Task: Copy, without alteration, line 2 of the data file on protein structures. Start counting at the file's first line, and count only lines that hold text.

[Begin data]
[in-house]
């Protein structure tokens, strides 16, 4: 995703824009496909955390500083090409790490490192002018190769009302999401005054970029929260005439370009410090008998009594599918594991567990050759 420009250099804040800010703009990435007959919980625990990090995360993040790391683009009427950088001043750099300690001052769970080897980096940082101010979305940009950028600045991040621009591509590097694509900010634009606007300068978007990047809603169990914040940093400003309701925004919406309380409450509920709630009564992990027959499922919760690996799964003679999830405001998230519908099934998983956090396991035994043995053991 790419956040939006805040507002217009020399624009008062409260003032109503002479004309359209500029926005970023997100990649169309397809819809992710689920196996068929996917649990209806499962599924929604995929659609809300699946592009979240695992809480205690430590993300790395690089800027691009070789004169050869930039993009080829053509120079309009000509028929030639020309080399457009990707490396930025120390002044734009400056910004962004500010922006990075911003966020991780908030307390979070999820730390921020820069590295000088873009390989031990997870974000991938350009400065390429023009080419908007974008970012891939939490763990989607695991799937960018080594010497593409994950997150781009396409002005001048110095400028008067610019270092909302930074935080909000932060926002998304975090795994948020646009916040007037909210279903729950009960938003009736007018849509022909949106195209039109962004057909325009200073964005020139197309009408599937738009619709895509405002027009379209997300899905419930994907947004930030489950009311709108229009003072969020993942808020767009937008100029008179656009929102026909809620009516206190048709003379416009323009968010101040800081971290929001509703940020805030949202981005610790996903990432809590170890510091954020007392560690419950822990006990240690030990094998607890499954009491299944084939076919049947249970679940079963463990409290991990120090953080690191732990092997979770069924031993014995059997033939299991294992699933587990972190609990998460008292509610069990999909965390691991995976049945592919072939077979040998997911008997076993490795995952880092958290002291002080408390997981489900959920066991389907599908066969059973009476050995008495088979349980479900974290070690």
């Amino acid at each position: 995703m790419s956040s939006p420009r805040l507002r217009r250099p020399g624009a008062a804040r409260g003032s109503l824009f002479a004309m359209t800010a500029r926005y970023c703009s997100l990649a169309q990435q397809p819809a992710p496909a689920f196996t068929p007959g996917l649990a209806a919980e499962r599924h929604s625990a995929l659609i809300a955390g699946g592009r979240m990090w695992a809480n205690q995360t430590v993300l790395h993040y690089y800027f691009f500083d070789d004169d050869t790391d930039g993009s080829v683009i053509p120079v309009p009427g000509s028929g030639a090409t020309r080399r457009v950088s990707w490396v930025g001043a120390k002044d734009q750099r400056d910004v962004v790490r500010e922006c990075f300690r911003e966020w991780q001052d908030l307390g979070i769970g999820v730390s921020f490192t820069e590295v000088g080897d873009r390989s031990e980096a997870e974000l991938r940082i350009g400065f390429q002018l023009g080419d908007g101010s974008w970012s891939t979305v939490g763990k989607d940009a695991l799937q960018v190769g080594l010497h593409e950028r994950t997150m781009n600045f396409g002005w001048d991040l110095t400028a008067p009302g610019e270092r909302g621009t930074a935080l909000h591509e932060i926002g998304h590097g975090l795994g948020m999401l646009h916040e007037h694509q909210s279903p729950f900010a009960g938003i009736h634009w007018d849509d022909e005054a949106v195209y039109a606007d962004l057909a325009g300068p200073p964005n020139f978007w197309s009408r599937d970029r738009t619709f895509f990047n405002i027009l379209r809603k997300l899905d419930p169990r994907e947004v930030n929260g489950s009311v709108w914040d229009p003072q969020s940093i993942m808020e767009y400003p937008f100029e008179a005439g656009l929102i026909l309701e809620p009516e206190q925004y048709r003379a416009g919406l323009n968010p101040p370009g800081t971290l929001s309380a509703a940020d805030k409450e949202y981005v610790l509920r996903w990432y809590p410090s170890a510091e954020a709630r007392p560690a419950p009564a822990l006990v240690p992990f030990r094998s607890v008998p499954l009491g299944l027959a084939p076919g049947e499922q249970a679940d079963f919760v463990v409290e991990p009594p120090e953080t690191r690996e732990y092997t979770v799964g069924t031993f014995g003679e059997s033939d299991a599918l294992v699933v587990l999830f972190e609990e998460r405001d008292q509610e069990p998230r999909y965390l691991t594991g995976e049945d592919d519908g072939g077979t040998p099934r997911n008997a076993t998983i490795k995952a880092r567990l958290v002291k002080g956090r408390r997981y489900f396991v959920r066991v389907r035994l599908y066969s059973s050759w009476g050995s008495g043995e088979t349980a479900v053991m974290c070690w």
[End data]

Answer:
């Protein structure tokens, strides 16, 4: 995703824009496909955390500083090409790490490192002018190769009302999401005054970029929260005439370009410090008998009594599918594991567990050759 420009250099804040800010703009990435007959919980625990990090995360993040790391683009009427950088001043750099300690001052769970080897980096940082101010979305940009950028600045991040621009591509590097694509900010634009606007300068978007990047809603169990914040940093400003309701925004919406309380409450509920709630009564992990027959499922919760690996799964003679999830405001998230519908099934998983956090396991035994043995053991 790419956040939006805040507002217009020399624009008062409260003032109503002479004309359209500029926005970023997100990649169309397809819809992710689920196996068929996917649990209806499962599924929604995929659609809300699946592009979240695992809480205690430590993300790395690089800027691009070789004169050869930039993009080829053509120079309009000509028929030639020309080399457009990707490396930025120390002044734009400056910004962004500010922006990075911003966020991780908030307390979070999820730390921020820069590295000088873009390989031990997870974000991938350009400065390429023009080419908007974008970012891939939490763990989607695991799937960018080594010497593409994950997150781009396409002005001048110095400028008067610019270092909302930074935080909000932060926002998304975090795994948020646009916040007037909210279903729950009960938003009736007018849509022909949106195209039109962004057909325009200073964005020139197309009408599937738009619709895509405002027009379209997300899905419930994907947004930030489950009311709108229009003072969020993942808020767009937008100029008179656009929102026909809620009516206190048709003379416009323009968010101040800081971290929001509703940020805030949202981005610790996903990432809590170890510091954020007392560690419950822990006990240690030990094998607890499954009491299944084939076919049947249970679940079963463990409290991990120090953080690191732990092997979770069924031993014995059997033939299991294992699933587990972190609990998460008292509610069990999909965390691991995976049945592919072939077979040998997911008997076993490795995952880092958290002291002080408390997981489900959920066991389907599908066969059973009476050995008495088979349980479900974290070690």